Asserting rights as a co-heir or owner of a property


Persida Acosta

Dear PAO,
I just found out that my sister was able to transfer the title of the property we inherited from our parents in her name. Worse, she is already planning to sell it to another person without my knowledge and consent. I am trying to contact my sister for an explanation, but I can’t reach her. A friend advised me to file an adverse claim and I intend to heed his advice, but will that move be enough to protect my interest in the property? Can you please enlighten me on what an adverse claim is? Thank you in advance.

Dear Cielito,
An adverse claim is a means to register one’s claim or interest in a registered land that is adverse or conflicting with the interest of the registered owner. It is used to register claims that are not specifically provided and dealt with by the Property Registration Decree.

The purpose of an adverse claim is to apprise third persons that there is a controversy over the ownership of the land, and to preserve and protect the right of the adverse claimant during the pendency of the controversy.

It is a notice to third persons that any transaction regarding the disputed land is subject to the outcome of a dispute (Torbela vs. Sps. Rosario, GR No. 140528, December 7, 2011, Ponente: Honorable Associate Justice Teresita J. Leonardo-de Castro). Thus, it serves as a warning to all of the disputed nature of the subject property.

This notice and warning is important as it binds prospective buyer/transferee of the certificate of title to the outcome of the dispute, making any right that he may derive by virtue of the transfer subordinate to the claim of the adverse claimant. As succinctly declared by the Supreme Court: “While it is the act of registration which is the operative act which conveys or affects the land insofar as third persons are concerned, it is likewise true, that the subsequent sale of property covered by a Certificate of Title cannot prevail over an adverse claim, duly sworn to and annotated on the certificate of title previous to the sale” (Sajonas vs. Court of Appeals, GR No. 102377, July 5, 1996). Hence, the annotation of an adverse can preserve one’s interest in the property in case of transfer of the certificate of title to another person.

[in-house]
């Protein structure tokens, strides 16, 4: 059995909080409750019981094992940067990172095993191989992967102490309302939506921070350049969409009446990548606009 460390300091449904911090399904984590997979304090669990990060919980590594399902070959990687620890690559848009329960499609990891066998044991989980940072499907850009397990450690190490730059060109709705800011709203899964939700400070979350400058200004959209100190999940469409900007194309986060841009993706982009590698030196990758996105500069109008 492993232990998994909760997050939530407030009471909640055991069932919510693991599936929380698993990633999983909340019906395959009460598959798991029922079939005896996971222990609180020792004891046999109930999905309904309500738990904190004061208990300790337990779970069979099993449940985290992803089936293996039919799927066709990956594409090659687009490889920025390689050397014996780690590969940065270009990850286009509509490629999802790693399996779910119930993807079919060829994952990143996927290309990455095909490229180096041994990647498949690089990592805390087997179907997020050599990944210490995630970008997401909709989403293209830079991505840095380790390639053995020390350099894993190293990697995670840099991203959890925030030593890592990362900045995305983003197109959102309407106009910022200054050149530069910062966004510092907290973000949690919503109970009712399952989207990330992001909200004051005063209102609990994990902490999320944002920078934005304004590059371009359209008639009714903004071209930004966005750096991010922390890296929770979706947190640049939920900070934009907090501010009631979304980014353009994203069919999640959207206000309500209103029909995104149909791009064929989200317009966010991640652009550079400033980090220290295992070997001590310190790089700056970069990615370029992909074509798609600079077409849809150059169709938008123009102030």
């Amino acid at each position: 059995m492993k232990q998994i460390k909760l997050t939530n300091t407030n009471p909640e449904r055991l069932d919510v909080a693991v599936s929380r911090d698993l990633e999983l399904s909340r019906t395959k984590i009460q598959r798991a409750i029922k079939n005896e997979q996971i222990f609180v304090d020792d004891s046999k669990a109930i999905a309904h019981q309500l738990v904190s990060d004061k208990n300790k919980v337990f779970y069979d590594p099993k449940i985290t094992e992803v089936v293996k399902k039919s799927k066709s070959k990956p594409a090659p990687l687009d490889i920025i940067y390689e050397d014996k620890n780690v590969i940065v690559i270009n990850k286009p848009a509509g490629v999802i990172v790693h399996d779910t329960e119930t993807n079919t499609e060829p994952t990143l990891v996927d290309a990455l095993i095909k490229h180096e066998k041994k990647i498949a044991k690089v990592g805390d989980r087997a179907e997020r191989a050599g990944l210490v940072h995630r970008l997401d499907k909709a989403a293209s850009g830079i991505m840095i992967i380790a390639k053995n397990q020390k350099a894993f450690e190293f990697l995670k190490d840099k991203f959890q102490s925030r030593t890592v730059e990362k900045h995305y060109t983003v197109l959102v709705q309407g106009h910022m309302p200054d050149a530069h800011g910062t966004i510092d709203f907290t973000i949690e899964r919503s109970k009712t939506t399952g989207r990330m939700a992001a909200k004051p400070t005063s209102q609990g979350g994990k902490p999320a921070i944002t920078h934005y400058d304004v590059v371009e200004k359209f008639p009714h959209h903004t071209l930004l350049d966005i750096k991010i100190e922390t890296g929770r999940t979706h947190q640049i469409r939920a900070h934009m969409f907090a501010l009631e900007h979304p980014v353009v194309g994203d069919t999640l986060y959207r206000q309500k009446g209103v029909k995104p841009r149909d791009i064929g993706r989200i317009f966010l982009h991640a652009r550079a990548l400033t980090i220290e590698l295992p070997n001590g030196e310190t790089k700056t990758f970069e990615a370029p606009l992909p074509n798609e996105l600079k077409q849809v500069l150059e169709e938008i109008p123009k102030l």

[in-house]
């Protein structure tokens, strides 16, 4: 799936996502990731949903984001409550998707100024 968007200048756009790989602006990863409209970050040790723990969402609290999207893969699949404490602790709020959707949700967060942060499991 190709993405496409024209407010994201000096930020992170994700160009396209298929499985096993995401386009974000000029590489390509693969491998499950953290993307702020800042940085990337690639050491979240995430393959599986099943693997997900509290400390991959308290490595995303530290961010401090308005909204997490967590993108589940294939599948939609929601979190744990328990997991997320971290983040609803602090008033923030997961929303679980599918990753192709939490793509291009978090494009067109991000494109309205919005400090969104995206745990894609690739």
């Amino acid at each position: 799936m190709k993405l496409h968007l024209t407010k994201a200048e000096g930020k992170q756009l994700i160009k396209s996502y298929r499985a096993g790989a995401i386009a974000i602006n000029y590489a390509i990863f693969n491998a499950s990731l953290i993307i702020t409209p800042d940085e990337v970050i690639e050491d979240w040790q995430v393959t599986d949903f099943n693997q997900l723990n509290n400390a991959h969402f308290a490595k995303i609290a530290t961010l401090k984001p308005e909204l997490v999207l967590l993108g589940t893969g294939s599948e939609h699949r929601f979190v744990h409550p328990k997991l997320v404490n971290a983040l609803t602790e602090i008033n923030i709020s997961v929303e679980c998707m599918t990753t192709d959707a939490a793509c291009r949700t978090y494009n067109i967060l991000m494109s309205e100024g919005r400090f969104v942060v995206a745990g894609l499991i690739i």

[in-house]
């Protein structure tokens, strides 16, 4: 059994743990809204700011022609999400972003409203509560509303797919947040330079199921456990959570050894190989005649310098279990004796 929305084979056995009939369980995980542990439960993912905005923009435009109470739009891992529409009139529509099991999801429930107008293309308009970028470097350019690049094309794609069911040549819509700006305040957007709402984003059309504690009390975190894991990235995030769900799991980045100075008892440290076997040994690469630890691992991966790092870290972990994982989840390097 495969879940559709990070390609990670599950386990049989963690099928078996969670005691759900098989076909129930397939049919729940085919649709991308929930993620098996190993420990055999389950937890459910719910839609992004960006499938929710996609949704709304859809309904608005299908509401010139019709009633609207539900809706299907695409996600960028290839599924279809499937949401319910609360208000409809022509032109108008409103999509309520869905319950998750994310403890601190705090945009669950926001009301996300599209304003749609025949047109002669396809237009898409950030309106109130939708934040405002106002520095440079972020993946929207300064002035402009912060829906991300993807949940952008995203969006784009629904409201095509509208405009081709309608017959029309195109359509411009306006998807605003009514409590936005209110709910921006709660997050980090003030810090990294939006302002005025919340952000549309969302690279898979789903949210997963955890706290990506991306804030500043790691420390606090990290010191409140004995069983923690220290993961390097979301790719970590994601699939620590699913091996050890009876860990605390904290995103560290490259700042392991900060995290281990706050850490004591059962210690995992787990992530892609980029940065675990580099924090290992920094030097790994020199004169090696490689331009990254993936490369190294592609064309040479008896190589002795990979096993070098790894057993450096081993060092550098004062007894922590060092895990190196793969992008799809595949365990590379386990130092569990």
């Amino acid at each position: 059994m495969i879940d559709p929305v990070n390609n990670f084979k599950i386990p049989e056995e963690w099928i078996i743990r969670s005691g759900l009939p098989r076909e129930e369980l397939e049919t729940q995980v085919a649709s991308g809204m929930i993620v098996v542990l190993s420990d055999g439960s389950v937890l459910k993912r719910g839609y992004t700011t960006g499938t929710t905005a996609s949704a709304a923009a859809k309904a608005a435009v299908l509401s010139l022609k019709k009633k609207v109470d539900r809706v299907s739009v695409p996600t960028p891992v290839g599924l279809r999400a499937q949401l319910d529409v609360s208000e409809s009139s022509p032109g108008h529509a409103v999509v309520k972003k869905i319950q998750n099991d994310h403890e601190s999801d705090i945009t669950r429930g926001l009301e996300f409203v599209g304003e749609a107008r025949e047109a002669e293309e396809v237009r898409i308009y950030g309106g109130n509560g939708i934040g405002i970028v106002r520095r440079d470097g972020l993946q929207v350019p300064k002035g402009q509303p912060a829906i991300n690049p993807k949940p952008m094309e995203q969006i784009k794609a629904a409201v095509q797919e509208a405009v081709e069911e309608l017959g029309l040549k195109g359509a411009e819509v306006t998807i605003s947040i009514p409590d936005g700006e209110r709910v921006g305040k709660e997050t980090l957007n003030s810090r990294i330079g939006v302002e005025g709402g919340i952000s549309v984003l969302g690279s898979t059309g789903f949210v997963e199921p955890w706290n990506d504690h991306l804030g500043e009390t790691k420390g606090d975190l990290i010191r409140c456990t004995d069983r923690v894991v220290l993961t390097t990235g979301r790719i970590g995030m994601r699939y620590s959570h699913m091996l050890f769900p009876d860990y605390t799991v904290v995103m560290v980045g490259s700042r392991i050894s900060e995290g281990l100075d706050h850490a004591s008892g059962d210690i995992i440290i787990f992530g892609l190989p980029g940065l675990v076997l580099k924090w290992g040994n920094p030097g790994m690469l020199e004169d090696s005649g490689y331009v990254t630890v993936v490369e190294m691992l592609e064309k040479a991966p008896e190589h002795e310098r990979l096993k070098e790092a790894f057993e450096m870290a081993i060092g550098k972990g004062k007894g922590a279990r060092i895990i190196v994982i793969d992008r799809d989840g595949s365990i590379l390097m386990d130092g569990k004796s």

To such extent, the annotation of an adverse claim can be considered an effective remedy to protect one’s interest in a registered property. Nevertheless, the annotation of the adverse claim will only serve as a notice that there is controversy concerning the property. The issue of who has the real and legal right as between the registered owner and the adverse claimant is still left hanging. This can only be addressed if the parties come to an agreement, or upon adjudication by the proper court.

All told, we highly advise you to have your adverse claim as co-heir/owner annotated on the certificate of title of your sister. To do so, you have to execute a sworn statement setting forth fully your right or interest in the property, how or under whom you acquired the interest, a reference to the number of the certificate of title of the registered owner, the name of the registered owner, and a description of the subject land, and file it to the concerned registry of property (Sec. 70, Presidential Decree 1529). Yet, we still advise you to file the necessary action in court to assert your right as co-heir/owner of the subject property as soon as practicable in order to achieve full and final settlement of the issue.

We hope this opinion sufficiently addressed your concerns. Please bear in mind that this opinion is based solely on the facts you narrated and our appreciation of the same. Our opinion may vary if facts are changed or elaborated.

Editor’s note: Dear PAO is a daily column of the Public Attorney’s Office. Questions for Chief Acosta may be sent to


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